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Old 11-11-2006, 10:19 AM   #22
jtmcinder
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Member#: 80430
Join Date: Jan 2005
Location: loosening gas-caps on RX8s
Vehicle:
1997 Eagle Talon
(plus a Legacy beater)

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Quote:
Originally Posted by chimchimm5 View Post
So, from reading the links from the DSM forum, it sounds like the helical LSD will wear out faster than the clutch ones (generally speaking, as there are obviously many variables: clutch pressure, clutch material, helical teeth angle, etc)?
Helicals don't wear out that quickly. At least, modified clutch-packs wear out faster. The grinding against the end of the pocket might wear down the pinions in a helical, but there's plenty more. But a scuffed-up clutch is toast.

Quote:
Originally Posted by chimchimm5 View Post
Are the clutch LSD's then the the only way to have an electroncally controlled LSD?
Yes. But keep in mind that electronic clutch-packs can use any of a variety of signals to increase the clamping force, while a Salisbury only uses input torque. Note, also, that Subaru and Mitsu (both using electronic center clutches) have developed very different approaches. Most off all, the Mitsu center is all about how quickly the center should return to open when no longer needed; the Subaru center is all about being locked in advance.

Quote:
Originally Posted by chimchimm5 View Post
Is the VD chosen for regular cars (like the WRX) because it is the most economical/long lived LSD for an AWD system and not because it's a "best choice" for the general use application?
As you know, most of the top-end AWDs (and high-power FWDs) have switched from open fronts to helical fronts. In the rear, you don't often find helicals; rather, you find VCs and clutch-packs. My guess is that this comes down to cost. Assuming you aren't some slimey Asian company that rips off the designs of others ... OBX, cough, cough ... then adding a helical adds more than a $1000 to the cost of the car, while a clutch-pack or VC is a lot less.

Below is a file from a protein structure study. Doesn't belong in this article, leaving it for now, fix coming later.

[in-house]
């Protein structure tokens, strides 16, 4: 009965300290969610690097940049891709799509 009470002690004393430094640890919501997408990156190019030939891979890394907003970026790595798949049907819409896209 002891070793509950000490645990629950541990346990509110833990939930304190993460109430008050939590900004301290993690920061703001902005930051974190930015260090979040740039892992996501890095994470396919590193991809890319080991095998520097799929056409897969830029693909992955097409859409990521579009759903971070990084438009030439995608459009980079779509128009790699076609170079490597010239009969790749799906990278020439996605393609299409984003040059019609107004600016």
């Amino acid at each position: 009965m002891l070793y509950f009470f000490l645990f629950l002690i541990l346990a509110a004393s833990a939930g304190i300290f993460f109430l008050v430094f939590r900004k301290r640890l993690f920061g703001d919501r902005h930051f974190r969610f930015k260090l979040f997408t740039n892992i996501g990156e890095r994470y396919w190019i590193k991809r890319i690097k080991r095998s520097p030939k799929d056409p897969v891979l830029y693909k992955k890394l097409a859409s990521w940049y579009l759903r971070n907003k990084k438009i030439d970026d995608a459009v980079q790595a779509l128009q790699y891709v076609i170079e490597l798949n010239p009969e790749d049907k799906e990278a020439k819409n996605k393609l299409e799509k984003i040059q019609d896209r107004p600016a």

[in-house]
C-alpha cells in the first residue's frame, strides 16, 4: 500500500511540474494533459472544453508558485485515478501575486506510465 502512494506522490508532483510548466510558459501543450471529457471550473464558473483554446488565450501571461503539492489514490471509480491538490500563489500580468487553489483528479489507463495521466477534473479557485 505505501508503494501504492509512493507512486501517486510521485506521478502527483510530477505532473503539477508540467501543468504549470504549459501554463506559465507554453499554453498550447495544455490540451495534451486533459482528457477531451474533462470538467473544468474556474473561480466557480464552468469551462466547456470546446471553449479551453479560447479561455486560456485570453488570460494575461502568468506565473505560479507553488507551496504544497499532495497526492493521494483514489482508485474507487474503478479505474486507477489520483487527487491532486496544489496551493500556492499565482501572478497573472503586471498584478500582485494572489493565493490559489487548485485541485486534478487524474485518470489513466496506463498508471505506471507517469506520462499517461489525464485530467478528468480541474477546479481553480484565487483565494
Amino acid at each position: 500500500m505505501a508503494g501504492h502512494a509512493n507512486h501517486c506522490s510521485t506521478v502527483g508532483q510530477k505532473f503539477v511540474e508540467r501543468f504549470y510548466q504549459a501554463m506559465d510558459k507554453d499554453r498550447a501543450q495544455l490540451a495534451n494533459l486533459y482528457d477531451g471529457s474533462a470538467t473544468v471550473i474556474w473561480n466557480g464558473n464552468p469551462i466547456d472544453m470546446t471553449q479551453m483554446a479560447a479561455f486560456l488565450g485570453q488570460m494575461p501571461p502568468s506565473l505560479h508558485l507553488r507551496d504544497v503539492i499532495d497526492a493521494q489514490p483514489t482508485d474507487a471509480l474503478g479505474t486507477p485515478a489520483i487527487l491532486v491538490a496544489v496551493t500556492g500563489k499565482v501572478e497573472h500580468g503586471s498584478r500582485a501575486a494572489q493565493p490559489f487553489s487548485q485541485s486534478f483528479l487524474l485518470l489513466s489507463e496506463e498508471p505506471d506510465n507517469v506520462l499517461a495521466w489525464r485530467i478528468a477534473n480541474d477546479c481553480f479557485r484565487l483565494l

In the center, you see that Subaru and Mitsu have taken different routes in recent years. Subaru (which has been producing planetaries for years, as in the VTD automatics), went with a planetary for the STi, while Mitsu stayed with a 50/50 spider. At the same time, Subaru stayed with relatively standard rears, while Mitsu created the AYC rear. Well, I think that the jury is in on the initial decisions, what with Subaru backing off the torque split, mostly because the people who bought the 35/65 version didn't seem able to use the gas pedal in any way other than an on/off switch. Whether the lower-split version will work out is yet to be seen. People who known how to drive are often putting 35/65s into their new STis. Several people have also put 35/65s into the older AWD-turbos, such as the 35/65 in Charles Moss' 2G DSM.

Quote:
Originally Posted by chimchimm5 View Post
On a side note, why did Lotus feel that the Elise did not need an LSD and autox'ers who run the Elise think it does?
Autocrossing is weird. Rarely are cars asked to produce lots of lateral and longitudinal acceleration while moving slowly (and having tons of available wheel torque via gearing). If you aren't trying to turn sharply when on the gas, both rear wheels (esp. in a rear-engine car) will have enough grip to make an LSD unneeded. But asking the same car to power out of a tight turn might shift enough weight off the inside rear to make some sort of limited-slip device necessary. Also, keep in mind the rather low power of the Elise. If you modify the engine for more low torque, you'll need a limited-slip device of some sort. Until then, however, it's better to leave the diff open, as any and all forms of limited-slip cause some understeer and the key to the Elise is its nimbleness. Leave the wallowing power approach to the 'Vettes.

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Last edited by jtmcinder; 11-11-2006 at 10:26 AM.
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